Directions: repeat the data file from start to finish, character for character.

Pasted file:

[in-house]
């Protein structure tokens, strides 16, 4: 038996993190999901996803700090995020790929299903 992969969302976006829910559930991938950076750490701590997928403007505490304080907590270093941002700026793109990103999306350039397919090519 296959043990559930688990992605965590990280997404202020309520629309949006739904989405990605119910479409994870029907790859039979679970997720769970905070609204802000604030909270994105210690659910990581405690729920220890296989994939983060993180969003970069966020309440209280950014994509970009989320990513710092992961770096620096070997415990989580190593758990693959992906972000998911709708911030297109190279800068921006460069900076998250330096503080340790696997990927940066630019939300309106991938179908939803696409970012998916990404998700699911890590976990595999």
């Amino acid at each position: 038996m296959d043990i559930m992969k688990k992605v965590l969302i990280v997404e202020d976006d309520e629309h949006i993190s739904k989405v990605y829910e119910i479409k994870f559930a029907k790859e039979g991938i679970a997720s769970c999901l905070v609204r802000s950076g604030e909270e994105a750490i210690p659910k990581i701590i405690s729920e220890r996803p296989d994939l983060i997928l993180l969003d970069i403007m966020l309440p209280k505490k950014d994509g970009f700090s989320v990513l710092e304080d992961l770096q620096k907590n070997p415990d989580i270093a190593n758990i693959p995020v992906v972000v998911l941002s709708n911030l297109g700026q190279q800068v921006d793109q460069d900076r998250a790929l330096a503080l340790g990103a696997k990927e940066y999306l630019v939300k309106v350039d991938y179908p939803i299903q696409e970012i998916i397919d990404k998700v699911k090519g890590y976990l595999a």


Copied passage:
[in-house]
């Protein structure tokens, strides 16, 4: 038996993190999901996803700090995020790929299903 992969969302976006829910559930991938950076750490701590997928403007505490304080907590270093941002700026793109990103999306350039397919090519 296959043990559930688990992605965590990280997404202020309520629309949006739904989405990605119910479409994870029907790859039979679970997720769970905070609204802000604030909270994105210690659910990581405690729920220890296989994939983060993180969003970069966020309440209280950014994509970009989320990513710092992961770096620096070997415990989580190593758990693959992906972000998911709708911030297109190279800068921006460069900076998250330096503080340790696997990927940066630019939300309106991938179908939803696409970012998916990404998700699911890590976990595999």
């Amino acid at each position: 038996m296959d043990i559930m992969k688990k992605v965590l969302i990280v997404e202020d976006d309520e629309h949006i993190s739904k989405v990605y829910e119910i479409k994870f559930a029907k790859e039979g991938i679970a997720s769970c999901l905070v609204r802000s950076g604030e909270e994105a750490i210690p659910k990581i701590i405690s729920e220890r996803p296989d994939l983060i997928l993180l969003d970069i403007m966020l309440p209280k505490k950014d994509g970009f700090s989320v990513l710092e304080d992961l770096q620096k907590n070997p415990d989580i270093a190593n758990i693959p995020v992906v972000v998911l941002s709708n911030l297109g700026q190279q800068v921006d793109q460069d900076r998250a790929l330096a503080l340790g990103a696997k990927e940066y999306l630019v939300k309106v350039d991938y179908p939803i299903q696409e970012i998916i397919d990404k998700v699911k090519g890590y976990l595999a």